Make us your home page
Instagram

Today’s top headlines delivered to you daily.

(View our Privacy Policy)

Red-light camera program under review in New Port Richey

NEW PORT RICHEY — Deputy Mayor Bill Phillips wants the city to consider pulling the plug on its red-light cameras.

During a City Council meeting Tuesday, Phillips directed the city staff to report back on the costs of doing away with the cameras. A couple of residents had spoken up and asserted that New Port Richey's red-light program isn't about safety. Instead, they said, it's a money grab.

Phillips said he wants to look at the city's contract with American Traffic Solutions, the Arizona-based company that runs the program, to see if there would be a financial penalty for pulling out. This year the city allotted $553,000 in the budget to pay ATS.

"I just want to see what the exit cost would be. I think we need to recognize there are constituencies on both sides here," Phillips said in the meeting.

He later told the Times he wants the report to be part of budget submissions this summer so the council can see all options. He also wants a detailed look at crash statistics in the city in order to examine safety concerns that have been raised.

"I just think it's the perfect time to look at the whole program in its entirety so we can see where we are," he said.

In May, finance director Doug Haag reported the city faces an $800,000 shortfall of projected revenue from the cameras. Officials expected to reap $1.15 million from the seven cameras but are only looking at about $350,000.

The shortage is due to fewer violations and a backlog of red-light citations in county court, Haag said. Backlogs have been a problem statewide, and Gov. Rick Scott recently signed a law mandating cities create a special magistrate system to allow motorists another avenue to appeal their tickets.

On Tuesday, the council adopted an ordinance establishing its special magistrate system, which led resident Alexander Snitker to question whether a magistrate hired by the city could be impartial. He said he fears "people will unfairly be levied fines and taxes."

Assistant city attorney Jim Lang said motorists who receive red-light tickets can still contest their citations in county court.

Former council candidate Michael Malterer — who made opposing the cameras a cornerstone of his campaign in April — called on the council to end the program. In an interview Wednesday, he said he welcomed Phillips' call for talks, but is still considering a petition drive to take the issue to a vote in April.

"At some point we have to have a real conversation about this," Malterer said.

Red-light camera program under review in New Port Richey 06/19/13 [Last modified: Wednesday, June 19, 2013 7:18pm]
Photo reprints | Article reprints

© 2017 Tampa Bay Times

    

Join the discussion: Click to view comments, add yours

Loading...
  1. These two documents illustrate how Florida has made it harder to access inspection reports of nursing homes, heavily censoring what the public can see. In the foreground is a document obtained from a federal agency that details the findings of a Feb. 2016 inspection at the Rehabilitation Center at Hollywood Hills, where 10 patients died after Hurricane Irma. Behind it is the state's version of the same document, showing how it has been redacted before being released to the public. [Miami Herald]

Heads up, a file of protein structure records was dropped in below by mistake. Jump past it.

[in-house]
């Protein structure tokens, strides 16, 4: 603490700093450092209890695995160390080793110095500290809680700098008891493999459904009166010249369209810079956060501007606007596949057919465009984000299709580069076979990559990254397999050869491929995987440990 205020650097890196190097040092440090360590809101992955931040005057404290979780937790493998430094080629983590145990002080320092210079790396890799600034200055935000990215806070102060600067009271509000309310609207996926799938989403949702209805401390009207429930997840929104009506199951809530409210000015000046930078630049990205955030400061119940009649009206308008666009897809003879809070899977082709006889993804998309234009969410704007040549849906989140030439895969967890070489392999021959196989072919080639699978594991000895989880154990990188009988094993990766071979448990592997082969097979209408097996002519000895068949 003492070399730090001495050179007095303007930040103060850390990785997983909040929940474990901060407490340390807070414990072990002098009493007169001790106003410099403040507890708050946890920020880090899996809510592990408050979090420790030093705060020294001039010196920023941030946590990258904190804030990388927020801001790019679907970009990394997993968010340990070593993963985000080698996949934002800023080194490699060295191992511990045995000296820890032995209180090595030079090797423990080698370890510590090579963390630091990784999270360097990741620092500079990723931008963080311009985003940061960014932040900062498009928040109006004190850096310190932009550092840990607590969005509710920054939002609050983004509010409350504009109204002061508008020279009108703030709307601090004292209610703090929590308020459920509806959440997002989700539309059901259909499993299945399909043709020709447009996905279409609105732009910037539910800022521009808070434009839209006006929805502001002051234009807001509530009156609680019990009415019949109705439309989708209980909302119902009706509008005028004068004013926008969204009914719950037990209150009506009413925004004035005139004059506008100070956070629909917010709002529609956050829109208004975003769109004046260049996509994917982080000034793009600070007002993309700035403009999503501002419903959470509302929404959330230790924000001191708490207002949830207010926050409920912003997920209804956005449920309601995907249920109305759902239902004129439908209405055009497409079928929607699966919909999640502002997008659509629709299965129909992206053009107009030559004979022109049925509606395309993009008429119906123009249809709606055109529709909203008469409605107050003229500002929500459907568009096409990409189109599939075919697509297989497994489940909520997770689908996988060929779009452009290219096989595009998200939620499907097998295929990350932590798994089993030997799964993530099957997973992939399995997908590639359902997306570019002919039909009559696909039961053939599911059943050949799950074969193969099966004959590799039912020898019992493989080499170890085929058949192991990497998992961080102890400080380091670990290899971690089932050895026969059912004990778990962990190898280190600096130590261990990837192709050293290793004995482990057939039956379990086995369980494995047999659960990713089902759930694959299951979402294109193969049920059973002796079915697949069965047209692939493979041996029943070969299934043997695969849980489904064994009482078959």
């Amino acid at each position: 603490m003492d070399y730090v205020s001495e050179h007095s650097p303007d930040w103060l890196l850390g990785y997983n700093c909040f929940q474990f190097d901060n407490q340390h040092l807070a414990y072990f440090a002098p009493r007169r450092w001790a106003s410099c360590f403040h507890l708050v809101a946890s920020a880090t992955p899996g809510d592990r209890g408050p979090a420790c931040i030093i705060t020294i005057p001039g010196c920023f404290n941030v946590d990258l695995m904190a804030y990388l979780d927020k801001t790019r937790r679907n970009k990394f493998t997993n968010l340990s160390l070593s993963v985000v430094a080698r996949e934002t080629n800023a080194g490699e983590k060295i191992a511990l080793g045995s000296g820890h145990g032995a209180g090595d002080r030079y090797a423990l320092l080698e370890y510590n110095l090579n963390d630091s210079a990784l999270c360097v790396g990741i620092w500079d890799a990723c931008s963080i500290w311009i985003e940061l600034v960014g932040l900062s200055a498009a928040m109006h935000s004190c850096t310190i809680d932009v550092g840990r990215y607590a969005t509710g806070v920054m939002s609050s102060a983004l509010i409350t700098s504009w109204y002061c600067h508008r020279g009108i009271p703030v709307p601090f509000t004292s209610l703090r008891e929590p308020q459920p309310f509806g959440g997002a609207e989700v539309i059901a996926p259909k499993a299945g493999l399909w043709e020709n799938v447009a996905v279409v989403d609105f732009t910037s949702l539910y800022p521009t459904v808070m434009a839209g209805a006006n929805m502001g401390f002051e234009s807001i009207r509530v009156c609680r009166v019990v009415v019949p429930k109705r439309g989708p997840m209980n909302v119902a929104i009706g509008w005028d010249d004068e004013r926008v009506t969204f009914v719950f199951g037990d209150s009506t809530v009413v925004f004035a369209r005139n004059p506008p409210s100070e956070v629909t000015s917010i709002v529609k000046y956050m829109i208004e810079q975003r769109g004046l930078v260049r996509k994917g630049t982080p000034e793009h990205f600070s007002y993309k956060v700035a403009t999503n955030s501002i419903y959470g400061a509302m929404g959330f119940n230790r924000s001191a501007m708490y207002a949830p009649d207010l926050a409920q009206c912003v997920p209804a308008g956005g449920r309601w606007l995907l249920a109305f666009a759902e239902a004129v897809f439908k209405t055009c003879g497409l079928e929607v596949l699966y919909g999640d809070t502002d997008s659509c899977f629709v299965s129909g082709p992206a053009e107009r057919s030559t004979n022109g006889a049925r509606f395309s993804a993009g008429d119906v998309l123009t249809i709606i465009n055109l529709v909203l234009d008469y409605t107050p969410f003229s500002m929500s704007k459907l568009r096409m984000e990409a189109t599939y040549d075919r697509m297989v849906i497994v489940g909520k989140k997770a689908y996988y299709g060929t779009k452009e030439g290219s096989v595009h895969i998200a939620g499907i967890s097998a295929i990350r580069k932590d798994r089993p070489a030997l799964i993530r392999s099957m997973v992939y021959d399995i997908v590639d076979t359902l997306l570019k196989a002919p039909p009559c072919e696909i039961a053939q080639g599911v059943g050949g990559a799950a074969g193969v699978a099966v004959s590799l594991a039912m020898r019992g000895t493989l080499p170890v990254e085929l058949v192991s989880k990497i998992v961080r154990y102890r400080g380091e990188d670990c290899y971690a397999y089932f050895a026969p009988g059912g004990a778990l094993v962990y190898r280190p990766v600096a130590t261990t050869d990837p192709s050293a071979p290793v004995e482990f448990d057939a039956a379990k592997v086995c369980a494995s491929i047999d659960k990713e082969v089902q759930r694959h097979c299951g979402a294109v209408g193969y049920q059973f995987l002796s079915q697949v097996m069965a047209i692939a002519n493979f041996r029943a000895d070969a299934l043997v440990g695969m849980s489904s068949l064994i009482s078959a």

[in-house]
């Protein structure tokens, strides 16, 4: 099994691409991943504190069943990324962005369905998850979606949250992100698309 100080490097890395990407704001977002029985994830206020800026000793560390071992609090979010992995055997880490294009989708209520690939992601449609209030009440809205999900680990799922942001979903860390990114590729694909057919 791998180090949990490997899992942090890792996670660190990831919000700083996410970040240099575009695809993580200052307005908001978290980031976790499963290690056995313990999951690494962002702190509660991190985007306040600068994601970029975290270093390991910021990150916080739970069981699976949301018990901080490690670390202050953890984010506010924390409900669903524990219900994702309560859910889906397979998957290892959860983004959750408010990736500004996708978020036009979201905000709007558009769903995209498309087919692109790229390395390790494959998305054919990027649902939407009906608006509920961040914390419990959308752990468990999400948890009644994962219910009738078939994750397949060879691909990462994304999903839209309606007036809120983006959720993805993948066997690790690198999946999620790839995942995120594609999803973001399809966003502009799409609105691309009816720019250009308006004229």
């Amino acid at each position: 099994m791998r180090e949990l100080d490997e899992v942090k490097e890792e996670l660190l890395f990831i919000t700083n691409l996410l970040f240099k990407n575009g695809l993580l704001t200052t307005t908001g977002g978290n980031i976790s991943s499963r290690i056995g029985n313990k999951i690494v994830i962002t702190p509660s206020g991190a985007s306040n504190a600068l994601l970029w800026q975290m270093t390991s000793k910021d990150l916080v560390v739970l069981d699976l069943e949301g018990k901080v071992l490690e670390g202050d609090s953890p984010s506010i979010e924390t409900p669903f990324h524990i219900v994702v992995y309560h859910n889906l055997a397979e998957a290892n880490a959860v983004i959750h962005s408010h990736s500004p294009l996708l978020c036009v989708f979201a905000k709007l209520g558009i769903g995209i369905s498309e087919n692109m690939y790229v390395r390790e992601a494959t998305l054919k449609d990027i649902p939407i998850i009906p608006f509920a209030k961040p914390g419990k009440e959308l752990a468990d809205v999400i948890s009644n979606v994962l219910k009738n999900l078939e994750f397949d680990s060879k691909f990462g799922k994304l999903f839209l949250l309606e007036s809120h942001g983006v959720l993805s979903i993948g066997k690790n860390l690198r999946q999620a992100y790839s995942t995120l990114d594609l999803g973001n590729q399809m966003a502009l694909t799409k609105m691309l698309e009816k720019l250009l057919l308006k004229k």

2. Amber Alert canceled after Bradenton siblings found in Alabama

    Public Safety

    An Amber Alert was canceled early Friday morning for four Bradenton siblings who were taken by their mother, who authorities said does not have custody of the children.

    An Amber Alert has been issued for four Bradenton siblings who were taken by their mother, who does not have custody of the children. [Florida Department of Law Enforcement]

  3. Cue the Scott Frost to Nebraska speculation

    Blogs

    Nebraska shook up the college sports world Thursday afternoon when it fired athletic director Shawn Eichorst.

    And that should scare UCF fans.

  4. Oh, Florida! Irma's gone, but she left behind plenty of lessons for us

    Columns

    I don't want to make light of the misery and death that Hurricane Irma inflicted on Florida this month. A lot of it was ugly, and some of it was downright criminal. We saw greed and pettiness on display, and it brought illness and death.

    Tampa Bay Times staff writer Craig Pittman.
  5. Make-A-Wish Foundation aims to help more kids in Tampa Bay

    Health

    The Make-A-Wish Foundation is on the lookout for sick children in the Tampa Bay area who need a once-in-a-lifetime pick-me-up.

    Grace Savage, a 10-year-old girl with a chromosomal disorder made a trek to the Clearwater Marine Aquarium last year, courtesy of the Make-A-Wish Foundation. The foundation intends to beef up its presence in the Tampa Bay area after a reorganization. The region is now the responsibility of the foundation's Southern Florida chapter, one of the most active in the country, with more than 11,000 wishes granted so far. [JIM DAMASKE   |   Times ]